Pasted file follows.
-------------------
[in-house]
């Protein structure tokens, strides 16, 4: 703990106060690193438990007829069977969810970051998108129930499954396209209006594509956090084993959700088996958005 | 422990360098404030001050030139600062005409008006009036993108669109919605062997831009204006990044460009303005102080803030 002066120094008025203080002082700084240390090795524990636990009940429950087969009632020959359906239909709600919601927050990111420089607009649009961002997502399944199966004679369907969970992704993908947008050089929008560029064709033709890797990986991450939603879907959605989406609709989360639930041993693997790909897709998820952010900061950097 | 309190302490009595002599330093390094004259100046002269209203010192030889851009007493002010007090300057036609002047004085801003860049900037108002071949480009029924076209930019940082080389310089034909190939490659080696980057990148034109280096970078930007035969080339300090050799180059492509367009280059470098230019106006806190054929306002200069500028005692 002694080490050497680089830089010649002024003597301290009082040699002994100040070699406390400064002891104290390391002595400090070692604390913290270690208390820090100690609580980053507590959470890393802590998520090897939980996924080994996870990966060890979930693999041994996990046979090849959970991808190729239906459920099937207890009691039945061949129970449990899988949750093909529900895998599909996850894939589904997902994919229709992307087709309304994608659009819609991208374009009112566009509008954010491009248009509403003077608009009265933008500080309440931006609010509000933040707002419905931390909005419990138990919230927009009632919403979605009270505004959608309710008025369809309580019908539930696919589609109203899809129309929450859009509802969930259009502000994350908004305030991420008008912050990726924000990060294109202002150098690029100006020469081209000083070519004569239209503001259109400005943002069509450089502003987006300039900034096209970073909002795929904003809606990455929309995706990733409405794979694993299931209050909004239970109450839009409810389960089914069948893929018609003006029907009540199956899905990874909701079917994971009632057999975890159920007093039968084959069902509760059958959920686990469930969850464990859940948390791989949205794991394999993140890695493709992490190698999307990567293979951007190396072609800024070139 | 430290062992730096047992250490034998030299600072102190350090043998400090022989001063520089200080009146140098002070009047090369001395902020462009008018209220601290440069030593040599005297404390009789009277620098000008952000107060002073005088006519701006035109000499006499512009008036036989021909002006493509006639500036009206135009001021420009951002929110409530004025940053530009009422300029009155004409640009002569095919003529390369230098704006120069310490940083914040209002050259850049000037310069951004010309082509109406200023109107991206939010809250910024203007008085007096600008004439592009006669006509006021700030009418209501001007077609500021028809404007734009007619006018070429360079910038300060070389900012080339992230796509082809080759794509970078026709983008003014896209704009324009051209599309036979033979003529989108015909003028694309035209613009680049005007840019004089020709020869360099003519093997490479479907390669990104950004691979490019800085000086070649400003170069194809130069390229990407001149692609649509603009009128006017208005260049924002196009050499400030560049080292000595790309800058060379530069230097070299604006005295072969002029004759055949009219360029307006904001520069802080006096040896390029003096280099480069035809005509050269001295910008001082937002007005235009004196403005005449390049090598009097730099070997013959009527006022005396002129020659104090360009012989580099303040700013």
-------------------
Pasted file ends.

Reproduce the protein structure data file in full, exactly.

[in-house]
């Protein structure tokens, strides 16, 4: 703990106060690193438990007829069977969810970051998108129930499954396209209006594509956090084993959700088996958005 | 422990360098404030001050030139600062005409008006009036993108669109919605062997831009204006990044460009303005102080803030 002066120094008025203080002082700084240390090795524990636990009940429950087969009632020959359906239909709600919601927050990111420089607009649009961002997502399944199966004679369907969970992704993908947008050089929008560029064709033709890797990986991450939603879907959605989406609709989360639930041993693997790909897709998820952010900061950097 | 309190302490009595002599330093390094004259100046002269209203010192030889851009007493002010007090300057036609002047004085801003860049900037108002071949480009029924076209930019940082080389310089034909190939490659080696980057990148034109280096970078930007035969080339300090050799180059492509367009280059470098230019106006806190054929306002200069500028005692 002694080490050497680089830089010649002024003597301290009082040699002994100040070699406390400064002891104290390391002595400090070692604390913290270690208390820090100690609580980053507590959470890393802590998520090897939980996924080994996870990966060890979930693999041994996990046979090849959970991808190729239906459920099937207890009691039945061949129970449990899988949750093909529900895998599909996850894939589904997902994919229709992307087709309304994608659009819609991208374009009112566009509008954010491009248009509403003077608009009265933008500080309440931006609010509000933040707002419905931390909005419990138990919230927009009632919403979605009270505004959608309710008025369809309580019908539930696919589609109203899809129309929450859009509802969930259009502000994350908004305030991420008008912050990726924000990060294109202002150098690029100006020469081209000083070519004569239209503001259109400005943002069509450089502003987006300039900034096209970073909002795929904003809606990455929309995706990733409405794979694993299931209050909004239970109450839009409810389960089914069948893929018609003006029907009540199956899905990874909701079917994971009632057999975890159920007093039968084959069902509760059958959920686990469930969850464990859940948390791989949205794991394999993140890695493709992490190698999307990567293979951007190396072609800024070139 | 430290062992730096047992250490034998030299600072102190350090043998400090022989001063520089200080009146140098002070009047090369001395902020462009008018209220601290440069030593040599005297404390009789009277620098000008952000107060002073005088006519701006035109000499006499512009008036036989021909002006493509006639500036009206135009001021420009951002929110409530004025940053530009009422300029009155004409640009002569095919003529390369230098704006120069310490940083914040209002050259850049000037310069951004010309082509109406200023109107991206939010809250910024203007008085007096600008004439592009006669006509006021700030009418209501001007077609500021028809404007734009007619006018070429360079910038300060070389900012080339992230796509082809080759794509970078026709983008003014896209704009324009051209599309036979033979003529989108015909003028694309035209613009680049005007840019004089020709020869360099003519093997490479479907390669990104950004691979490019800085000086070649400003170069194809130069390229990407001149692609649509603009009128006017208005260049924002196009050499400030560049080292000595790309800058060379530069230097070299604006005295072969002029004759055949009219360029307006904001520069802080006096040896390029003096280099480069035809005509050269001295910008001082937002007005235009004196403005005449390049090598009097730099070997013959009527006022005396002129020659104090360009012989580099303040700013």